China’s economic nightmare: Xi’s mounting debt exposed after ‘disappointing’ GDP result

China: Academic warns West to ‘not get on high ground’

China’s economy reportedly grew 6.5 percent in the final quarter of 2020, indicating a strong recovery from the coronavirus pandemic. The figures, released by China’s National Bureau of Statistics, were slightly higher than those predicted and continued growth from the 4.9 percent increase recorded in the third quarter. The fourth quarter figures mean that overall, in 2020, China’s GDP grew 2.3 percent over the course of the year – making it the only major global economy to avoid a contraction.

But the third quarter growth “was met with mild disappointment” and “markets had expected larger expansion”, according to the Harvard Business Review.

While financial experts have projected China to “continue to whittle away the US’s economic lead over the next five years,” they added that “it isn’t a given” during these turbulent times.

The report adds: “Structural problems persist in areas such as overcapacity in the industry, elevated debt levels, and inequality.

“What’s more, years of tensions with Donald Trump have hurt external competitiveness, while China’s aggressive foreign policy is generating increasing international pushback.”

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Former chief economist at the People’s Bank of China Ma Jun claimed local governments are under pressure to meet unrealistic economic growth goals.

He warned that continuing to set GDP targets may worsen the debt risks, which could increase their already high borrowing levels in a bid to meet “unrealistic growth goals”.

Instead, Mr Ma said Beijing should focus on stabilising employment and controlling inflation.

He added that, while Beijing should use GDP forecasts in fiscal and investment planning, they should not be used as “an indicator for evaluating the performance of local government officials”.

He told the South China Morning Post on Wednesday: “By emphasising GDP assessments, it is inevitable that some locals will falsely report the rate of economic growth.”

The motivation is believed to stem from Beijing’s push to match the might of the US economy.

Last month, the UK-based Centre for Economics and Business Research said China’s “skilful” management of Covid-19 would now see its economy overtake the US by 2028.

Reacting to the reports, Chair of the Defence Select Committee Ellwood told Express.co.uk it was “a question of whether they had done it deliberately”.

He added: “What we can say is the pandemic has absolutely devastated economies and authoritarian regimes have used their iron fist to be able to clamp down and enforce rules in a much tougher manner than open democracies like ourselves.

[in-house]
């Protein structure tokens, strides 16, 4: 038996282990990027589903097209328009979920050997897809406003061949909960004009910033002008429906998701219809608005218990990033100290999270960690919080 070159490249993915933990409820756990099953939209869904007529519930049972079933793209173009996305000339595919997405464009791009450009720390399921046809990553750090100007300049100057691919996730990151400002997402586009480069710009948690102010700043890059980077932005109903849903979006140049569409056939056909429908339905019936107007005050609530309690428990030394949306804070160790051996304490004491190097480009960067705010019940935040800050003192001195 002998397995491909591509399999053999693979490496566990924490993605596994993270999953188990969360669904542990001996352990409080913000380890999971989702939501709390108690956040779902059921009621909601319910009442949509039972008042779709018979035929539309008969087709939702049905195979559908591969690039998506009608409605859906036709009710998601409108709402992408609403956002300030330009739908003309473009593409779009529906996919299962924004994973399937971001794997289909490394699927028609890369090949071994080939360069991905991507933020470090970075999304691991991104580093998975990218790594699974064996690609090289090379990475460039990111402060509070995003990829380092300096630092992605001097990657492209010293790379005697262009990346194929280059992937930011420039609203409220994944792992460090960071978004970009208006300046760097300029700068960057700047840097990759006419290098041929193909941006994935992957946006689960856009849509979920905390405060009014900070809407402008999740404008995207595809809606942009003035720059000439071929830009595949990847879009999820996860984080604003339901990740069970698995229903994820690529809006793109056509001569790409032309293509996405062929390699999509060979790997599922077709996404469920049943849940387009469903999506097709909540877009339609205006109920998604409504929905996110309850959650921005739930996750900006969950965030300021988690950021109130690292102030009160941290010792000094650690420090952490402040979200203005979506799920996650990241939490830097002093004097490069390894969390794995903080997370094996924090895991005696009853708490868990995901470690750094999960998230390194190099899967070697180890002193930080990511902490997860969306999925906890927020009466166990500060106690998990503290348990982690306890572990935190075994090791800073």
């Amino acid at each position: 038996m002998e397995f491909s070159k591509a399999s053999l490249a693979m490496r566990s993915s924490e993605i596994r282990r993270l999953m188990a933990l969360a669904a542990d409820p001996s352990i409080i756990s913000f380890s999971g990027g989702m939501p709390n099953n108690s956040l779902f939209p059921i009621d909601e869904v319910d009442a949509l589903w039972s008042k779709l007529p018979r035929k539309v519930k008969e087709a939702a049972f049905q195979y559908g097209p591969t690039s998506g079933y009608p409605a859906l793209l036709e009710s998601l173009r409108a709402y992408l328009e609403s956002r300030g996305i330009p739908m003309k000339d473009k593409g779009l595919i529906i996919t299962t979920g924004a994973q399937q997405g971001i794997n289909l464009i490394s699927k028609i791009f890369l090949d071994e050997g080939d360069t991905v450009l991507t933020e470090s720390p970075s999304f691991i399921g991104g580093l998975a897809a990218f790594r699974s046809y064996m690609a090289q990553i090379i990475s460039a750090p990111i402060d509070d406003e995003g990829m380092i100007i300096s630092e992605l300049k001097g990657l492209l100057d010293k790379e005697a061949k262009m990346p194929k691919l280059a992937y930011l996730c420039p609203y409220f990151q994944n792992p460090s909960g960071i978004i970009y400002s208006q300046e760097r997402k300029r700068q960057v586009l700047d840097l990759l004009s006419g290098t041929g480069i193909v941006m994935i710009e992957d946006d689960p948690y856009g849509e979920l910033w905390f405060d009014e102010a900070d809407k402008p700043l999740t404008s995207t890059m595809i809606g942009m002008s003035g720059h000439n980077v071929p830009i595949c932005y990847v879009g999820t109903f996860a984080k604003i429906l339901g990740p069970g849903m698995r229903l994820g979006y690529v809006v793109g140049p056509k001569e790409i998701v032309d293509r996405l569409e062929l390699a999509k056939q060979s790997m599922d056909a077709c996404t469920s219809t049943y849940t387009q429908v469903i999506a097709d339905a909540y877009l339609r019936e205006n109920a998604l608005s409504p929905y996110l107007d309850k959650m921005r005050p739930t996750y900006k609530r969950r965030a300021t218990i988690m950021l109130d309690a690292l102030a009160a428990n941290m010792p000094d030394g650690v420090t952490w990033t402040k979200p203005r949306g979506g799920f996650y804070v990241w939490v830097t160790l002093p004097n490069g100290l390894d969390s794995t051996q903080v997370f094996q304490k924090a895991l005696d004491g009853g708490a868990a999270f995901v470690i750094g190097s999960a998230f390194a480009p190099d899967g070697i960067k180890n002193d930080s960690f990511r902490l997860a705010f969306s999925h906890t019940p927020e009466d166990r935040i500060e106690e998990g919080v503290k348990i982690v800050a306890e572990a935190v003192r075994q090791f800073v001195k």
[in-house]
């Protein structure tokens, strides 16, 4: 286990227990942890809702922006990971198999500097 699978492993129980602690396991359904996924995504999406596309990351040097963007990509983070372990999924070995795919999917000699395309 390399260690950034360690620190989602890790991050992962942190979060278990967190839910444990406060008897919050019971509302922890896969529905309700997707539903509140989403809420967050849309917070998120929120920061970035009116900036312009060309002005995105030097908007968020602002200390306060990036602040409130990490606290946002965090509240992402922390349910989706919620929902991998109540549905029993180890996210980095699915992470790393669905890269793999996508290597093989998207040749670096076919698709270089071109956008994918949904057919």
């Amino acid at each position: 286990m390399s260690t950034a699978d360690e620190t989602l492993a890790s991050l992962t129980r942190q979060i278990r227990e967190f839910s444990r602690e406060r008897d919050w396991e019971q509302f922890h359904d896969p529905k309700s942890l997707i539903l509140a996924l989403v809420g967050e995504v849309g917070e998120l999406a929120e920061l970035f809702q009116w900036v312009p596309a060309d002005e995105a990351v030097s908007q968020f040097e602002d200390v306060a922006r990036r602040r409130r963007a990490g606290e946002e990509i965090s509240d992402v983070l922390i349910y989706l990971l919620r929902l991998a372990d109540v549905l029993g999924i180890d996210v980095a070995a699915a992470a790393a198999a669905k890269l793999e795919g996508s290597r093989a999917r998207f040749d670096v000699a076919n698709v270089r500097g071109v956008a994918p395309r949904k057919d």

“Not only that, but they have actually seized further power.

“In the same way the Government has gained emergency powers here in the UK, other nations including these less democratic nations have used this as an excuse to gain further surveillance and control over their people.

“I expect they will be reluctant to relinquish them. You have to understand the ruthlessness that these countries operate with.”

But Mr Ellwood believes there has been a cover-up carried out by the CCP.

He added: “I don’t believe China has come through this to the success that they claim.

“But they clamp down on any comments on the Internet and arrest anybody who dares to speak out and challenge the government line.

“So we have to take it with a pinch of salt – what China and other similar countries claim to be a success in the pandemic.

“One of the things about the pandemic is that it will reset our relationship with China.

“The lack of leadership from China, that inscrutable lack of openness led to a global crisis, and China did that deliberately so it could emerge from the pandemic in a stronger economic position.”

Harvard Business Review’s report tipped US President Joe Biden to play a key role in how this “reset” pans out.

It reads: “How the Biden administration handles the US relationship with China will be one of the defining themes of his time in office.

“The institutions we polled in mid-October expect some relaxation of trade tensions, with many anticipating that the US will at least partially roll back tariffs and restrictions on Chinese tech firms.

“If this happens, it will be positive for the Chinese economy going forward.

“But Beijing won’t be banking on any favours from Washington – the Communist Party is doubling down on efforts to fortify its domestic market and break free from the US chokehold in crucial high-tech domains.”

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